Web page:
According to recent research, the “Great Pacific Garbage Patch” may be significantly larger than previously thought? Just how big is it? Well, the plastic waste floating in the Pacific Ocean between California and Hawaii contains at least 79,000 tons of material spread over 1.6 million square kilometers. That’s the equivalent mass of 6500 school buses, and about the size of Mongolia or Iran. About 1.8 trillion plastic pieces make up the garbage patch, the scientists estimate, with much of that plastic coming from humans’ ocean activities, such as abandoned fishing nets and gear and lost shipping containers and/or their contents. These plastics contain especially durable plastics, such as polyethylene and polypropylene, which are designed to survive in marine environments. That is certainly a sobering thought to know that much waste is just floating out there. And now, on to this week’s logistics news.
- Walmart patents hint at future where its drones tend the farms
- BJ’s Brings Grocery Delivery to East Coast Households
- Ikea to add electric vehicles to customer delivery fleet for its first store in India
- APL, AB InBev, Accenture, Kuehne + Nagel successfully test blockchain for shipments
- Grubhub expands pact with Yelp
- DHL launches “Parcel Metro” to use crowd-sourced and contract couriers
Drones. Drones. Drones. It’s all about drones. Walmart has filed a series of patents that may hint at the company’s long-term drone strategy. Namely, farmers will use its drones to not only spot crop problems, but will also selectively apply chemicals or disperse pollen to bring shoppers the freshest and cheapest food possible. According to the US Patents and Trademark Office, the retailer applied for six patents last year on drones that aim to prevent damage to crops, control pest attacks on farms, and cross-pollinate plants. Considering that groceries make up more than fifty percent of Walmart’s revenue, it is not surprising to see the company move in this direction. The drone technology is geared towards getting food from farms to store shelves faster and cheaper.
BJ’s Wholesale Club is bringing home delivery to the East Coast. The company recently announced an expanded partnership with Instacart to make home delivery available in more markets. Club members will have access to same-day delivery on thousands of items, including deli meats and cheeses, produce, meat, and frozen foods, as well as household staples such as diapers, paper products, nutritional supplements, and pet products. The expanded partnership with Instacart is the latest in BJ’s growing list of digital conveniences for its members. Club members will save 25 percent or more on groceries compared with standard pricing by placing orders for delivery.
Ikea is jumping on the electric vehicle bandwagon. Around 20 percent of Ikea India’s customer delivery fleet for its first store in the country in Hyderabad will comprise of electric vehicles. That number is expected to increase to 40 percent in the second year and 60 percent in the third year of the store’s operations. The company plans to create electric vehicle charging infrastructure too at its Hyderabad store.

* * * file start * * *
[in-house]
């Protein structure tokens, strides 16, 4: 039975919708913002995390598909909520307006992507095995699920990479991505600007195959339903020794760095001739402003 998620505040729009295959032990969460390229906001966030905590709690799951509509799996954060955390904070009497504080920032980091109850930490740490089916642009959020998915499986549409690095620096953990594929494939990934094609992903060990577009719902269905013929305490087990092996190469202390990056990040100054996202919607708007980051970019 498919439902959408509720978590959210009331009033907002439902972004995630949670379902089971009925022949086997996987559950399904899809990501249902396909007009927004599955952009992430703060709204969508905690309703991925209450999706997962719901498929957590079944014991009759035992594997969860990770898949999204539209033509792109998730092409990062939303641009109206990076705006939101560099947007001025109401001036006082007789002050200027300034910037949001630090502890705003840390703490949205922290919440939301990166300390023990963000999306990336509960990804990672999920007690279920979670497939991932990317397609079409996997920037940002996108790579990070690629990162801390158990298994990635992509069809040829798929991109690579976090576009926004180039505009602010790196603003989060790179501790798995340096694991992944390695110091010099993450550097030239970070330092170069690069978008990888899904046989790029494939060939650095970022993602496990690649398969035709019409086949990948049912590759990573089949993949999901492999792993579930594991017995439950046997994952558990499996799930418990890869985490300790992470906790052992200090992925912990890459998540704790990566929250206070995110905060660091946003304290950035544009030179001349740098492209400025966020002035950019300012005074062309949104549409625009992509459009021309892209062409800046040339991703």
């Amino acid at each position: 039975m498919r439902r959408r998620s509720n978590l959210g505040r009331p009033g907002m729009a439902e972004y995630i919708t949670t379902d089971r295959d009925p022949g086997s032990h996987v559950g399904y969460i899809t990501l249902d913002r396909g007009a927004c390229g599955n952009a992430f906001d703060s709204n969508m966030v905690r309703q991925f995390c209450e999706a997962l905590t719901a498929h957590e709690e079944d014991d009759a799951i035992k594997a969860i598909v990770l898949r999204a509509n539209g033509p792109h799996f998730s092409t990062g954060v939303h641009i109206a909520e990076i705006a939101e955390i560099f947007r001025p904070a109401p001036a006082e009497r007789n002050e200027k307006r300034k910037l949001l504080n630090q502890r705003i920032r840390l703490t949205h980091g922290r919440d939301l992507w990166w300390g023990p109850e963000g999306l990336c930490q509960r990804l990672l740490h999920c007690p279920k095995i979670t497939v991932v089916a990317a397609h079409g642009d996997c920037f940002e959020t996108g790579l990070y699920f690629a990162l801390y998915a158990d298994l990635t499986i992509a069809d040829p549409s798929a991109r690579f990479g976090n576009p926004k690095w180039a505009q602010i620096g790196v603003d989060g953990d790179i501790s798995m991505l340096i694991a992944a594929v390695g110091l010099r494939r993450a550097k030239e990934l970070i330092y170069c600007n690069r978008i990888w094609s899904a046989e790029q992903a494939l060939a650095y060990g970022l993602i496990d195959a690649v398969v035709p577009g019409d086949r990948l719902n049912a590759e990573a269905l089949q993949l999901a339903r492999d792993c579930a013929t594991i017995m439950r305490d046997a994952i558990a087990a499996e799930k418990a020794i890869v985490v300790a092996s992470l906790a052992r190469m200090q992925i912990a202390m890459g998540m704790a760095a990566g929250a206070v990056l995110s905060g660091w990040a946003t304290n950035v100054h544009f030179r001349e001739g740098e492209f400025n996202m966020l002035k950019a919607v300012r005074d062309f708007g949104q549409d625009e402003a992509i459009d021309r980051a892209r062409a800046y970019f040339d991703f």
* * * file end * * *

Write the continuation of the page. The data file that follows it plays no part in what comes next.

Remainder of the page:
Blockchain technology continues its path toward supply chain prominence. A consortium comprising AB InBev, Accenture, APL, Kuehne + Nagel, and a European customs organization has begun successfully testing a blockchain solution with real shipments to multiple destinations. Rather than the typical scenario where documents are exchanged physically or digitally, the test program is sharing and distributing relevant data using blockchain technology under single ownership principles determined by the type of information. The consortium, which represents typical stakeholders across an international shipment, collaborated to test 12 real shipments, with various destinations, each with different regulatory requirements. The tests confirmed that blockchain can reduce operating costs and increase supply chain visibility.
In order to compete with its rivals, including UberEats and DoorDash, Grubhub is expanding its partnership with Yelp to deliver meals from over 80,000 US restaurants on the food listing company’s site and app. This finalizes GrubHub’s $288 million acquisition of Yelp’s Eat24 directory that it began last fall. In exchange, Yelp will get an undisclosed cut of every GrubHub order made through its service. The move is aimed at doubling the number of Yelp restaurants that it delivers to; by this logic, as drivers can make multiple deliveries on a single trip, they can cut delivery costs.
And finally, as Clint Reiser wrote about earlier this week, DHL launched a new initiative called “Parcel Metro”, which will create a ‘virtual delivery network’ of local and regional contract couriers and crowd-sourced providers who can provide flexible last mile deliveries. The service is geared towards online retailers to meet the demand for same-day delivery options. The consumers will be able to track shipments in real-time, communicate special instructions to their courier, reschedule a delivery, and rate their delivery experience. According to a statement issued by Deutsche Post DHL Group, the service is now available in Chicago, New York, and Los Angeles, and will be launched in Dallas, Atlanta, San Francisco and Washington DC later in the year.
That’s all for this week. Enjoy the weekend and the song of the week, Only Happy When it Rains by Garbage.
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